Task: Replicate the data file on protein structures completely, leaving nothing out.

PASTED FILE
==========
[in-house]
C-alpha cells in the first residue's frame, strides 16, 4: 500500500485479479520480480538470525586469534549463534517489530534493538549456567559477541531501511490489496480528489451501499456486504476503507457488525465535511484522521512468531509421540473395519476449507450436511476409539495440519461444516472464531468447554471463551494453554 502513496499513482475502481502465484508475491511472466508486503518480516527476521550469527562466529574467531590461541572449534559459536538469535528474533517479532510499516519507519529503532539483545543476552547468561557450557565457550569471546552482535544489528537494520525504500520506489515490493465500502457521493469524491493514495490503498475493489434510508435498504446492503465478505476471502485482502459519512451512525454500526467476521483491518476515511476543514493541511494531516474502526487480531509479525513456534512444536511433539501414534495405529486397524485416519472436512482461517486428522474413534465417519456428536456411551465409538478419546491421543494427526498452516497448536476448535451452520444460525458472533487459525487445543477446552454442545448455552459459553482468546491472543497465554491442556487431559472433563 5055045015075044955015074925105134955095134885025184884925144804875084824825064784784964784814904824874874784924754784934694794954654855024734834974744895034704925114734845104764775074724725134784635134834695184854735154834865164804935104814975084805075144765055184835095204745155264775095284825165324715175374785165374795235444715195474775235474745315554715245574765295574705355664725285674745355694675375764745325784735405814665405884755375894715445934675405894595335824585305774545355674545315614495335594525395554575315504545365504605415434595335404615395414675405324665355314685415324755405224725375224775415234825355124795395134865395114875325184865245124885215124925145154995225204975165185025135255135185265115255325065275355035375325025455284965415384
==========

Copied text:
[in-house]
C-alpha cells in the first residue's frame, strides 16, 4: 500500500485479479520480480538470525586469534549463534517489530534493538549456567559477541531501511490489496480528489451501499456486504476503507457488525465535511484522521512468531509421540473395519476449507450436511476409539495440519461444516472464531468447554471463551494453554 502513496499513482475502481502465484508475491511472466508486503518480516527476521550469527562466529574467531590461541572449534559459536538469535528474533517479532510499516519507519529503532539483545543476552547468561557450557565457550569471546552482535544489528537494520525504500520506489515490493465500502457521493469524491493514495490503498475493489434510508435498504446492503465478505476471502485482502459519512451512525454500526467476521483491518476515511476543514493541511494531516474502526487480531509479525513456534512444536511433539501414534495405529486397524485416519472436512482461517486428522474413534465417519456428536456411551465409538478419546491421543494427526498452516497448536476448535451452520444460525458472533487459525487445543477446552454442545448455552459459553482468546491472543497465554491442556487431559472433563 5055045015075044955015074925105134955095134885025184884925144804875084824825064784784964784814904824874874784924754784934694794954654855024734834974744895034704925114734845104764775074724725134784635134834695184854735154834865164804935104814975084805075144765055184835095204745155264775095284825165324715175374785165374795235444715195474775235474745315554715245574765295574705355664725285674745355694675375764745325784735405814665405884755375894715445934675405894595335824585305774545355674545315614495335594525395554575315504545365504605415434595335404615395414675405324665355314685415324755405224725375224775415234825355124795395134865395114875325184865245124885215124925145154995225204975165185025135255135185265115255325065275355035375325025455284965415384